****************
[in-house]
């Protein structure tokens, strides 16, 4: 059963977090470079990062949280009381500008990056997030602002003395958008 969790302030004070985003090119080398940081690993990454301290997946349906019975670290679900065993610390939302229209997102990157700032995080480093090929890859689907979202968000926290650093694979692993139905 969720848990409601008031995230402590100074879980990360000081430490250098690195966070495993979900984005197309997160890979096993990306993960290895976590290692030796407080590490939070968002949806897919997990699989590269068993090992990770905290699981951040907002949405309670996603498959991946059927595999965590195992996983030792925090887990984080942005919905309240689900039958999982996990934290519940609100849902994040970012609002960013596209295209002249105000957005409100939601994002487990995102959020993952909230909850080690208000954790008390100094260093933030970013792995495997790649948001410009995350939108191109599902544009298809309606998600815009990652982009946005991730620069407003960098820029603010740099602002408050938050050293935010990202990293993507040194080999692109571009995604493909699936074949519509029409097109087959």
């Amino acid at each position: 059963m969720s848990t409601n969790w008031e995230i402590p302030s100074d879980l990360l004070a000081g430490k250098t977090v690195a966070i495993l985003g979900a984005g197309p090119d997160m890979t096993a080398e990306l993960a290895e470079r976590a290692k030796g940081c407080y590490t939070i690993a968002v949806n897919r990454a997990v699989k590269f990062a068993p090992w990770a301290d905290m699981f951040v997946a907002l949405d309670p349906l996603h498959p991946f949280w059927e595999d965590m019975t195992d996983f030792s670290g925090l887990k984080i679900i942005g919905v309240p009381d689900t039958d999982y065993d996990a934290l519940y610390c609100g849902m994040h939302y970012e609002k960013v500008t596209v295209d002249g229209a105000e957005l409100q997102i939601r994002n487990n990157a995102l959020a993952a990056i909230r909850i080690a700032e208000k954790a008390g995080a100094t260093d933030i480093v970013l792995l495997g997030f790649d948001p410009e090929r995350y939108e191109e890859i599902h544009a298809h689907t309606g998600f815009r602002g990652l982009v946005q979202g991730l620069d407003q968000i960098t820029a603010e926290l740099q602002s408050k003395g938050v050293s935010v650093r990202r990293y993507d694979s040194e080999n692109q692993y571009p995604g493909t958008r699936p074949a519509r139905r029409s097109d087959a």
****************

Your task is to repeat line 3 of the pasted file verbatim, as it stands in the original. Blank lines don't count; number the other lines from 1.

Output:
């Amino acid at each position: 059963m969720s848990t409601n969790w008031e995230i402590p302030s100074d879980l990360l004070a000081g430490k250098t977090v690195a966070i495993l985003g979900a984005g197309p090119d997160m890979t096993a080398e990306l993960a290895e470079r976590a290692k030796g940081c407080y590490t939070i690993a968002v949806n897919r990454a997990v699989k590269f990062a068993p090992w990770a301290d905290m699981f951040v997946a907002l949405d309670p349906l996603h498959p991946f949280w059927e595999d965590m019975t195992d996983f030792s670290g925090l887990k984080i679900i942005g919905v309240p009381d689900t039958d999982y065993d996990a934290l519940y610390c609100g849902m994040h939302y970012e609002k960013v500008t596209v295209d002249g229209a105000e957005l409100q997102i939601r994002n487990n990157a995102l959020a993952a990056i909230r909850i080690a700032e208000k954790a008390g995080a100094t260093d933030i480093v970013l792995l495997g997030f790649d948001p410009e090929r995350y939108e191109e890859i599902h544009a298809h689907t309606g998600f815009r602002g990652l982009v946005q979202g991730l620069d407003q968000i960098t820029a603010e926290l740099q602002s408050k003395g938050v050293s935010v650093r990202r990293y993507d694979s040194e080999n692109q692993y571009p995604g493909t958008r699936p074949a519509r139905r029409s097109d087959a």